Article 6 – paragraph 1 – subparagraph 2

Text proposed by the Commission

Amendment

Other entities may report any such modification or termination as referred to in paragraph 1, on behalf of the original counterparties, to the extent that all the details of the contract are reported without duplication.

When appropriately delegated, other entities may report any such modification or termination as referred to in paragraph 1, on behalf of the original counterparties, to the extent that all the details of the contract are reported without duplication.

Amendment  28

Proposal for a regulation

Article 6 – paragraph 1 – subparagraph 2 a (new)

Text proposed by the Commission

Amendment

 

All reporting shall be carried out in accordance with international industry open standards.

Justification

For the purposes of exchanging information pertinent to the detection of systemic risk, it is crucial that common international standards are followed for the reporting of trades.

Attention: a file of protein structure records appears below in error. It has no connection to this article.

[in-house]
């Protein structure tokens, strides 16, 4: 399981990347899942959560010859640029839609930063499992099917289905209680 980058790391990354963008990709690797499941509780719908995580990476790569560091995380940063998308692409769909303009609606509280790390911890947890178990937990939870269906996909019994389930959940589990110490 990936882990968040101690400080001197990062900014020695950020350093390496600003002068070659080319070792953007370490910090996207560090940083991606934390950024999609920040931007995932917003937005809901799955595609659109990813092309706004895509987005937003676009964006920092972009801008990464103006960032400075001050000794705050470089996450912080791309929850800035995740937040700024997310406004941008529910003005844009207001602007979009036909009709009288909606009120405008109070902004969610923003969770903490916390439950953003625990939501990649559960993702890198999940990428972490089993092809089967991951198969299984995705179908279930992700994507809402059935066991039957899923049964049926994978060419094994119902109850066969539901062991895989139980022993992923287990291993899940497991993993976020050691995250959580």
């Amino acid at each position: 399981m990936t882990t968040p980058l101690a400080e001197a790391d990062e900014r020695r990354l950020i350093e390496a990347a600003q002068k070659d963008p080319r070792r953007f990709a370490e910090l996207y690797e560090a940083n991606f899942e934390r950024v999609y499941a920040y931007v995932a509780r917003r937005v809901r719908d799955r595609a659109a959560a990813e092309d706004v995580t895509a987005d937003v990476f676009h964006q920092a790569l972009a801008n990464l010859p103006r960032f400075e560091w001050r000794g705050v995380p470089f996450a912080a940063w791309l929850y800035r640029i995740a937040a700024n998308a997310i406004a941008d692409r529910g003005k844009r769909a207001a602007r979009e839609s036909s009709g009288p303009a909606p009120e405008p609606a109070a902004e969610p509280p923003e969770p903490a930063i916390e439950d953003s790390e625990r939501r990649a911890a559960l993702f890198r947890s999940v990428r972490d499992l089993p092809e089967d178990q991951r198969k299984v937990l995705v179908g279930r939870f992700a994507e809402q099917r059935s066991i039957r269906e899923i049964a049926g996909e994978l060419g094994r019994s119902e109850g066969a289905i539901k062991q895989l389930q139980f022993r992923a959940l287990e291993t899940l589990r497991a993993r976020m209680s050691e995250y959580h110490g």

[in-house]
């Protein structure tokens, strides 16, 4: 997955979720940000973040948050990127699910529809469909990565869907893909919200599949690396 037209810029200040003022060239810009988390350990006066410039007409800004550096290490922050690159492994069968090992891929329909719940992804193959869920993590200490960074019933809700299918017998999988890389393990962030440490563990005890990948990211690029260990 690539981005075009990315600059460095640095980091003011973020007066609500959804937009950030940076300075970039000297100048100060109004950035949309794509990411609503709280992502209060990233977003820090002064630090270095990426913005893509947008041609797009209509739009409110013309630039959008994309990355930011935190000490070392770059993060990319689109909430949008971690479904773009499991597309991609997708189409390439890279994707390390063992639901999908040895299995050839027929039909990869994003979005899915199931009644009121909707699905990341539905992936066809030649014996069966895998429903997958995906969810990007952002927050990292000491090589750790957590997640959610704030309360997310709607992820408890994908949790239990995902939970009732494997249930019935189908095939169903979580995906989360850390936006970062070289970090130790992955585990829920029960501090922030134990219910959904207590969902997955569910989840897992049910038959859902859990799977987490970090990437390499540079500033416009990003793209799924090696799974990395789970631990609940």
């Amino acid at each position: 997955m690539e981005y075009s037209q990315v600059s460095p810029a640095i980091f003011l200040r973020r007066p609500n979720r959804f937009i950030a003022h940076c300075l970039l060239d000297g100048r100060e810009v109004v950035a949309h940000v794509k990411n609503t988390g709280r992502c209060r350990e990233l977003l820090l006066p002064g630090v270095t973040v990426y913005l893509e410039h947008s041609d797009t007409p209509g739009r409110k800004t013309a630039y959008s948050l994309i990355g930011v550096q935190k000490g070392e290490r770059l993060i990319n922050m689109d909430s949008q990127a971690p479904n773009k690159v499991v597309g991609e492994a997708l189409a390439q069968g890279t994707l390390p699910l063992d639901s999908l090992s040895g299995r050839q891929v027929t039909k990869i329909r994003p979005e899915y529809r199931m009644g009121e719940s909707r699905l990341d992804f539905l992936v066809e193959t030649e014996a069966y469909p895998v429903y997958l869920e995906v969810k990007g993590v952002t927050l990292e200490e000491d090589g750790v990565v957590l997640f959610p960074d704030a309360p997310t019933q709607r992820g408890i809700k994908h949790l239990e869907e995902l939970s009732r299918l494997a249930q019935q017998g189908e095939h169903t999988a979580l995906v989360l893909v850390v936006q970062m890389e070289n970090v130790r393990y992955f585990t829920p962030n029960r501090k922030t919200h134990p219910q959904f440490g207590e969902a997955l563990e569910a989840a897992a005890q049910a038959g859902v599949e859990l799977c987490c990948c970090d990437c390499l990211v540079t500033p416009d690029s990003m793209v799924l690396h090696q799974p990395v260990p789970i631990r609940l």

Amendment  29

Proposal for a regulation

Article 6 – paragraph 3 – subparagraph 1

Text proposed by the Commission

Amendment

3. A counterparty which is subject to the reporting obligation may delegate the reporting of the details of the OTC derivative contract to the other counterparty.

3. A counterparty which is subject to the reporting obligation may delegate the reporting of the details of the OTC derivative contract to the other counterparty, where it accepts the delegation.

Amendment  30

Proposal for a regulation

Article 6 – paragraph 3 – subparagraph 2

Text proposed by the Commission

Amendment

A counterparty that reports the full details of a contract to a trade repository on behalf of another counterparty shall not be considered in breach of any restriction on disclosure of information imposed by that contract or by any legislative, regulatory or administrative provision.

A counterparty that reports the full details of a contract to a trade repository shall not be considered in breach of any restriction on disclosure of information imposed by contract or by any legislative, regulatory or administrative provision.

Justification

There is no reason why this provision should only apply in instances of delegation.

Amendment  31

Proposal for a regulation

Article 6 – paragraph 4 – subparagraph 1

Text proposed by the Commission

Amendment

4. Powers are delegated to the Commission to determine the details and type of the reports referred to in paragraphs 1 and 2 for the different classes of derivatives.

4. Powers are delegated to the Commission to determine the details and type of the reports referred to in paragraphs 1 and 2 for the different classes, groups or categories of derivatives and for any retrospective effect.